One retired woman, 71-year-old Lois Brooks, travelled from her home in Ispwich to visit the National Gallery. She described Monday’s easing of coronavirus restrictions as “exciting” and added: “I have missed doing this and I think it’s going to be really great.”
The reopening of museums and galleries comes as new research suggests more than half of institutions are worried about their long-term survival.
A study by charity Art Fund suggests 55 per cent of museums and galleries remain concerned about their ability to stay open. It also revealed that only 24 per cent said they were not very concerned abut their ongoing survival, while 4 per cent were not concerned at all.
Of those polled, 39 per cent said they relied on grants from local authorities to get by during the pandemic, while 38 per cent relied on government funding from the Culture Recovery Fund.
The government unveiled the £1.57bn fund last year, in a bid to save institutions in peril as a result of the pandemic.
Sam Hancock17 May 2021 12:18
Ryanair boss warns air fares ‘will be higher’ in 2022
The boss of Ryanair has warned airline passengers will be hit by price hikes next year.
Chief executive Michael O’Leary said fares will be more expensive in 2022 due to a 25 per cent reduction in the number of available seats than before the pandemic due to airlines reducing their operations.
“There’s no doubt in my mind that prices will rise, particularly during the peaks of the bank holiday weekends, the school holiday travel period,” he told BBC Breakfast.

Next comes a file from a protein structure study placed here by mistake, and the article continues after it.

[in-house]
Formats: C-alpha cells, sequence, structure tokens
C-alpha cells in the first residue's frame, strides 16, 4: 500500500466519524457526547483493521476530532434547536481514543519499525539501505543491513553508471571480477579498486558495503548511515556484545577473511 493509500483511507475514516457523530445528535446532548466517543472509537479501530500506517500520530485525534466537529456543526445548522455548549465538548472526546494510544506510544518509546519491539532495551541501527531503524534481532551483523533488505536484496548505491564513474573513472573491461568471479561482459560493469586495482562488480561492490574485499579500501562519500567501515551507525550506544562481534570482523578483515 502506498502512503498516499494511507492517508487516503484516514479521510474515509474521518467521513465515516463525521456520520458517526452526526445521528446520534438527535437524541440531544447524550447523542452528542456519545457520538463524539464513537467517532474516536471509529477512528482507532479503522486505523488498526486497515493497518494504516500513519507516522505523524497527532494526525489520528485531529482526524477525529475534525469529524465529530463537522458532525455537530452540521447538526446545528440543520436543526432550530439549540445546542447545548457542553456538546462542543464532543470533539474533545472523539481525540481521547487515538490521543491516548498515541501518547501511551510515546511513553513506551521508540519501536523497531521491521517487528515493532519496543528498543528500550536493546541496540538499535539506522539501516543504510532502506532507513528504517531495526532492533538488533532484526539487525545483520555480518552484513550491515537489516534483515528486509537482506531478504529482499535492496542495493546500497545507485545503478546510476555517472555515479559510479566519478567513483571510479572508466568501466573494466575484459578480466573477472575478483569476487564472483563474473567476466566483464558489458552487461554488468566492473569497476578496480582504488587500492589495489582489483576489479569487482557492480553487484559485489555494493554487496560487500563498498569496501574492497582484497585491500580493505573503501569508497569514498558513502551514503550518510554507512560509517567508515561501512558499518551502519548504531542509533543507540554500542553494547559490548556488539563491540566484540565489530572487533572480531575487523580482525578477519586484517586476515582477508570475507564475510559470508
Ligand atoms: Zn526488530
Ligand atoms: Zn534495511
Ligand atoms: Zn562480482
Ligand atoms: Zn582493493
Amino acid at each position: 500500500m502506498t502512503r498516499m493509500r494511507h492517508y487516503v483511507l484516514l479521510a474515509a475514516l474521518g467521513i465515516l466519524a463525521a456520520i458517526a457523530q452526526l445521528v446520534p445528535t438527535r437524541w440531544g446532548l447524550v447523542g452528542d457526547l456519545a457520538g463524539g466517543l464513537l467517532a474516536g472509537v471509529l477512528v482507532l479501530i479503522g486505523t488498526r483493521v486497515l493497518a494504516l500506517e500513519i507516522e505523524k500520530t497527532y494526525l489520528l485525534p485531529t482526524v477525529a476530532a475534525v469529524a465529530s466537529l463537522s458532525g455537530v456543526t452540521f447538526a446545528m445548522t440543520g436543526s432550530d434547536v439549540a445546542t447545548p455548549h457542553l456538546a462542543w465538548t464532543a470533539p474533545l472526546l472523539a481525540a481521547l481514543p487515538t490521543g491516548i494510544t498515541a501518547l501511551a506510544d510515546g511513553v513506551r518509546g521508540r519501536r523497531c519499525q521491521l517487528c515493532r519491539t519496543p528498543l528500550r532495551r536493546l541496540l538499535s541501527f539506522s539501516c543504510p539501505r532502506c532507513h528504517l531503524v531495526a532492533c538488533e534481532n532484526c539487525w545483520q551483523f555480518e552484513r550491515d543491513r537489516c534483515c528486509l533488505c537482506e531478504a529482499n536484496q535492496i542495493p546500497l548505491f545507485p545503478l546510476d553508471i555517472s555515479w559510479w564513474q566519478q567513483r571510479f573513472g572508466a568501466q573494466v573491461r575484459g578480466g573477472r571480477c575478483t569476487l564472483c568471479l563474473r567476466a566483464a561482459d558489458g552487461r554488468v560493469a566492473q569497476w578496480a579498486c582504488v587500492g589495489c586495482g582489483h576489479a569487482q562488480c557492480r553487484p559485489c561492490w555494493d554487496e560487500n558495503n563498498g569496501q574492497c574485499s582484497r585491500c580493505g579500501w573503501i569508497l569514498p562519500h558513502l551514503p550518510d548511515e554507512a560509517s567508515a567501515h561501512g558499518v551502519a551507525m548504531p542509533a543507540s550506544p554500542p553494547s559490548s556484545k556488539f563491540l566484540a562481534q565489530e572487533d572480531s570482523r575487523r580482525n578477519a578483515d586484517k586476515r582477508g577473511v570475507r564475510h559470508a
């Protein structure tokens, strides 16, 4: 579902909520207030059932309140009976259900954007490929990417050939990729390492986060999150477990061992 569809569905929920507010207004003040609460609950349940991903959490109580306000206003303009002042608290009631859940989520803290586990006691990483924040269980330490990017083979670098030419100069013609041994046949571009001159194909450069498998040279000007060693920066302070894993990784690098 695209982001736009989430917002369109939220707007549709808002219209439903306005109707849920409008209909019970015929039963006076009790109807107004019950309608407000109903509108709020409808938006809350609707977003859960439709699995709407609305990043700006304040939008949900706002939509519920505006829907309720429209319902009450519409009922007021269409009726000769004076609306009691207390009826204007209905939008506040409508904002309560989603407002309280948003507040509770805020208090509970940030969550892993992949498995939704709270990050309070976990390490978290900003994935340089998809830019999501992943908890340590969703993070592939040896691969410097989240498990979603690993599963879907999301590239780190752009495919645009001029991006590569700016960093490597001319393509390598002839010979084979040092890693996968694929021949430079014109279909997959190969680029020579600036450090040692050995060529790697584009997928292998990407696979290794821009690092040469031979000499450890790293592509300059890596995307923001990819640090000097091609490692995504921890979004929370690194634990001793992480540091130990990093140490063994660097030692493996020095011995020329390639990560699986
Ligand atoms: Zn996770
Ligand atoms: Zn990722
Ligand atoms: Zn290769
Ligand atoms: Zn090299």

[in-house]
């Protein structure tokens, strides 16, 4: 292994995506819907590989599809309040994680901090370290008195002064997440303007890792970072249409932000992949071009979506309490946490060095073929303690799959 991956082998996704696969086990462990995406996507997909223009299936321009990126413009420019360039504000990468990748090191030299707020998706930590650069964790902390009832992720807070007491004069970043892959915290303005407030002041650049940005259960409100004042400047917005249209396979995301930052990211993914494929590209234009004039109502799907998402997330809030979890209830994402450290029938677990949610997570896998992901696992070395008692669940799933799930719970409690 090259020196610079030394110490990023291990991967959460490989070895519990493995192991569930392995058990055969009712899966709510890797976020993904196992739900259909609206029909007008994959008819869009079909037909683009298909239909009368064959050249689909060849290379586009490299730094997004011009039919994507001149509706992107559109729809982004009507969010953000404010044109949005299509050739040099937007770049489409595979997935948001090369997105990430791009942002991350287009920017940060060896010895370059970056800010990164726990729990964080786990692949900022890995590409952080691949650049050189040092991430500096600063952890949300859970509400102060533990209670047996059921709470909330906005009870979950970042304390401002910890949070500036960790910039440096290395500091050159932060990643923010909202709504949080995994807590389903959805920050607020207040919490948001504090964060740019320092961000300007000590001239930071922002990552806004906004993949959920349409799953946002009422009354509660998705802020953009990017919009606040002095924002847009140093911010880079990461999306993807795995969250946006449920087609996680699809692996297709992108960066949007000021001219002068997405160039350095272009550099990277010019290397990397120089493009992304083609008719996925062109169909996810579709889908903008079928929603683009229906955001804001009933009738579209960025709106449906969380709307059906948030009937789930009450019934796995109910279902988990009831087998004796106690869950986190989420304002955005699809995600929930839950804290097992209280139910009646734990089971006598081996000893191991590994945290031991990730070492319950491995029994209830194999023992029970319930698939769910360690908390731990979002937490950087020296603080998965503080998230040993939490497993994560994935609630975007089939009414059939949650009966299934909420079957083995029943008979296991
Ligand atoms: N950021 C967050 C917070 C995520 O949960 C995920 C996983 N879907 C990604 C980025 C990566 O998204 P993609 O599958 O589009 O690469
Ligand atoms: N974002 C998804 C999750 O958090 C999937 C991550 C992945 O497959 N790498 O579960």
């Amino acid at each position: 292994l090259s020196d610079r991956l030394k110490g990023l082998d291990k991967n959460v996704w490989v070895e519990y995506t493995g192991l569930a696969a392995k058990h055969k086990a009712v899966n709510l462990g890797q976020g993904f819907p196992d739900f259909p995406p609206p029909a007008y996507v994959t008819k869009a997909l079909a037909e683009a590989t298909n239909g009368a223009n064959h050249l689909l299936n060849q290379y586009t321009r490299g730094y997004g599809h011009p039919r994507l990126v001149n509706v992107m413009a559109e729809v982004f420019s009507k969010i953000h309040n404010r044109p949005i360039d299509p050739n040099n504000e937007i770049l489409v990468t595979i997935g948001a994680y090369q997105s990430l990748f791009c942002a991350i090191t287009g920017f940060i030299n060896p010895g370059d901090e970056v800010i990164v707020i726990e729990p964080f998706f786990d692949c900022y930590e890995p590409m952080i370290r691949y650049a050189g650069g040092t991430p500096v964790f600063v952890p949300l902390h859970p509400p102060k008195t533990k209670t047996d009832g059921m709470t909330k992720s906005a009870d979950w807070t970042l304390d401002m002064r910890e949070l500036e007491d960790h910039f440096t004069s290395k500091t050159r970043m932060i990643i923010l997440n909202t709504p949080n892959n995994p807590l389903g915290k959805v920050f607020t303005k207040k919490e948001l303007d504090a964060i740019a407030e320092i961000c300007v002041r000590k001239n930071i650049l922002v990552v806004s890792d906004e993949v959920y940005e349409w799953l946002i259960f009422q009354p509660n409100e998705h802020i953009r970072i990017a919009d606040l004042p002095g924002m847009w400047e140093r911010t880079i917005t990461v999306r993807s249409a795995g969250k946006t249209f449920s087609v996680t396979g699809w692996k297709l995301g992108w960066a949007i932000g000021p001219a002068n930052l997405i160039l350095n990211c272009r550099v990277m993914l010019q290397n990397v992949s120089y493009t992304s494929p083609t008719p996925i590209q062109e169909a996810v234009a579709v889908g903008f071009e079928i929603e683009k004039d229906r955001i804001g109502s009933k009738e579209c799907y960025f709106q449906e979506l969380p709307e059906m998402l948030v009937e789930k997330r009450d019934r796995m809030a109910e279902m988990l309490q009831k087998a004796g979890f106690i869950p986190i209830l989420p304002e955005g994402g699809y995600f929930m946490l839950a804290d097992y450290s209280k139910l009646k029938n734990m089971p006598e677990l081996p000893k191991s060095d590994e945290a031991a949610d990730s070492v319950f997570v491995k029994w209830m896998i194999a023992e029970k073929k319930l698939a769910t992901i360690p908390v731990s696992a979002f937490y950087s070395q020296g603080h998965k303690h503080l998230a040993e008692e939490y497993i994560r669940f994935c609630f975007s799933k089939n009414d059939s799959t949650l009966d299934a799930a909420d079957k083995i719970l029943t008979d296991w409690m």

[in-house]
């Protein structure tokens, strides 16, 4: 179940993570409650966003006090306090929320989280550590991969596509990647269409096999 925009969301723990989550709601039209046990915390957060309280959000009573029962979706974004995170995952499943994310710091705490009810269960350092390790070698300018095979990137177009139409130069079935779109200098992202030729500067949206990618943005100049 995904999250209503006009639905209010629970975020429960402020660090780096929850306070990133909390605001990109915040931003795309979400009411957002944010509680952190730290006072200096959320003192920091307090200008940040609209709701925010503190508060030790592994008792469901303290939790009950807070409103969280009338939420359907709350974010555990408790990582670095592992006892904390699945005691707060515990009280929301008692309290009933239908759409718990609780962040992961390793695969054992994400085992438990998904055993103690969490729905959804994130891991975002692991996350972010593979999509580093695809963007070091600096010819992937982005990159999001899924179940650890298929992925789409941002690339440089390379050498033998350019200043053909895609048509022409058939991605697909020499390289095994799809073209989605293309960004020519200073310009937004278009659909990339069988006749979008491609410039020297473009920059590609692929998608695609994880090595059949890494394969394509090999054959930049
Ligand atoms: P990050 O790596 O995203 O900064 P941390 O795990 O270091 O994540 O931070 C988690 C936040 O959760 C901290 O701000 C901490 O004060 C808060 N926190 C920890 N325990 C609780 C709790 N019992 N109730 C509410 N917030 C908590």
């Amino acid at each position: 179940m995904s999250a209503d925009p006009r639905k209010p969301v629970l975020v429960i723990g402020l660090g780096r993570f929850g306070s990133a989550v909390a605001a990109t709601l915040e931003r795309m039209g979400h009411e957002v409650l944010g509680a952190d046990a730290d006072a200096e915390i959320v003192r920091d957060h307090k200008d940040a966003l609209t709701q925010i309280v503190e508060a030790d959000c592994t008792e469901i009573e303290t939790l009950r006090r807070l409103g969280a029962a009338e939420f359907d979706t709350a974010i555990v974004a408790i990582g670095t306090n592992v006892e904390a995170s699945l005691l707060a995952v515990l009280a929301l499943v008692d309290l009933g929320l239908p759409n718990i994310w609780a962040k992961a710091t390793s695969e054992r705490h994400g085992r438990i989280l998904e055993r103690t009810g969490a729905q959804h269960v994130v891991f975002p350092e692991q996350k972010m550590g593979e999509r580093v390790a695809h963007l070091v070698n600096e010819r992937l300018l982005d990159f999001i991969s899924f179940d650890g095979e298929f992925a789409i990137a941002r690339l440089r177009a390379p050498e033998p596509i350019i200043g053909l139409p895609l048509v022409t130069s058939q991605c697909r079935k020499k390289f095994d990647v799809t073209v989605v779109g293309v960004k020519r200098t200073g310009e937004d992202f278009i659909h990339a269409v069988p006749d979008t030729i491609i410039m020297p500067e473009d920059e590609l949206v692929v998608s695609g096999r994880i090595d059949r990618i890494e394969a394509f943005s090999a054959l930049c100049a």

“We will be urging people to book very early because I think there’s less seats and pricing will be higher.”
He claimed flights “will never be cheaper” than they are this year, as “all the airlines are running with much lower advanced bookings than we have ever had before because of the travel restrictions”.
Chiara Giordano17 May 2021 12:08
Many Britons think parliaments should work remotely after Covid, poll suggests
Just over half of all Britons want remote working arrangements at parliament to continue, even when the coronavirus pandemic is over, a new poll has found.
A total of 51 per cent of those questioned agreed MPs should be able to take part in debates and vote on legislation remotely – compared to 35 who said MPs should be required to be in parliament to take part in debates and vote on new laws.
The research, carried out for the John Smith Centre at Glasgow University, found almost two thirds (61 per cent) believed remote working at parliament would encourage more women and people with caring responsibilities to put themselves forward to be MPs.
In addition, 64 per cent of those polled said the change would allow MPs in rural areas or those who represent parts of the country a long way from Westminster to get more done.
Chiara Giordano17 May 2021 11:55
More than 50 per cent chance June lockdown easing will go ahead, says expert
There is less than a 50 per cent chance that the 21 June plan for lifting all legal limits on social contact will be delayed, a member of the Scientific Advisory Group for Emergencies (Sage) has said.
Professor Graham Medley, from the London School of Hygiene & Tropical Medicine, offered a degree of optimism about the summer, though he stressed the Indian variant meant things were still uncertain.